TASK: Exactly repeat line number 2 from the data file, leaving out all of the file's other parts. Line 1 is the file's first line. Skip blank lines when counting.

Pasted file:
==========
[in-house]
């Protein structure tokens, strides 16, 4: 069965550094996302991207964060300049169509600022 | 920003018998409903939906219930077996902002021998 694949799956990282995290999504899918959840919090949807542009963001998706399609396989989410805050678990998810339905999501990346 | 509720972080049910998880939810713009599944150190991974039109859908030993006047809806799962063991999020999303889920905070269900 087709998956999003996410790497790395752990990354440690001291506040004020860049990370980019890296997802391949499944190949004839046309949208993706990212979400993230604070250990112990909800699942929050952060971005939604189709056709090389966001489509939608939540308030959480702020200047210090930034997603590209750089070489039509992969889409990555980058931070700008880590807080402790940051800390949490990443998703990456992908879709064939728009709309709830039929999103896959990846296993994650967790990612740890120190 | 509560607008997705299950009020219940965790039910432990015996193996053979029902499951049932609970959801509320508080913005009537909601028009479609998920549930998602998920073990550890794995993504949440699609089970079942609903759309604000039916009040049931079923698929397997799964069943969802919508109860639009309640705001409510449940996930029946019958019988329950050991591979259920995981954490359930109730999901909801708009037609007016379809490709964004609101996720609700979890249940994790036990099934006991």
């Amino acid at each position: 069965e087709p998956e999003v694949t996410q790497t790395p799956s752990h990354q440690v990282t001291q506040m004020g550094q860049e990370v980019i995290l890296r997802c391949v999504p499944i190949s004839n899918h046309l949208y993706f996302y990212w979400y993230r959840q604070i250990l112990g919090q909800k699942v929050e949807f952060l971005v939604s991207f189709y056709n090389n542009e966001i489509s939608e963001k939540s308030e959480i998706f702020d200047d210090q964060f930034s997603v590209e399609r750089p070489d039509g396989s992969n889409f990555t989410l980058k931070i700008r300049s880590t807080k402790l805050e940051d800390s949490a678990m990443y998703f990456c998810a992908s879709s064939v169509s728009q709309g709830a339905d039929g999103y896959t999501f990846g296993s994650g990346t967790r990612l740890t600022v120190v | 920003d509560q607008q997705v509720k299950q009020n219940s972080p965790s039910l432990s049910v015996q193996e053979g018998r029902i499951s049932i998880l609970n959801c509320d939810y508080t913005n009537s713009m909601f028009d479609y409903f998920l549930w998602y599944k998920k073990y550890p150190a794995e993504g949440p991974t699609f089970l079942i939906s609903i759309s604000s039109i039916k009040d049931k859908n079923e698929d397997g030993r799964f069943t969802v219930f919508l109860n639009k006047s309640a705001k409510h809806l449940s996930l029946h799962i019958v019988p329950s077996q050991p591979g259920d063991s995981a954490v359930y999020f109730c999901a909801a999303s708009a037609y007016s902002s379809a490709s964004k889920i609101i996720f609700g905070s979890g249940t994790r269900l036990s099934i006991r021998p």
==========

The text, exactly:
């Protein structure tokens, strides 16, 4: 069965550094996302991207964060300049169509600022 | 920003018998409903939906219930077996902002021998 694949799956990282995290999504899918959840919090949807542009963001998706399609396989989410805050678990998810339905999501990346 | 509720972080049910998880939810713009599944150190991974039109859908030993006047809806799962063991999020999303889920905070269900 087709998956999003996410790497790395752990990354440690001291506040004020860049990370980019890296997802391949499944190949004839046309949208993706990212979400993230604070250990112990909800699942929050952060971005939604189709056709090389966001489509939608939540308030959480702020200047210090930034997603590209750089070489039509992969889409990555980058931070700008880590807080402790940051800390949490990443998703990456992908879709064939728009709309709830039929999103896959990846296993994650967790990612740890120190 | 509560607008997705299950009020219940965790039910432990015996193996053979029902499951049932609970959801509320508080913005009537909601028009479609998920549930998602998920073990550890794995993504949440699609089970079942609903759309604000039916009040049931079923698929397997799964069943969802919508109860639009309640705001409510449940996930029946019958019988329950050991591979259920995981954490359930109730999901909801708009037609007016379809490709964004609101996720609700979890249940994790036990099934006991």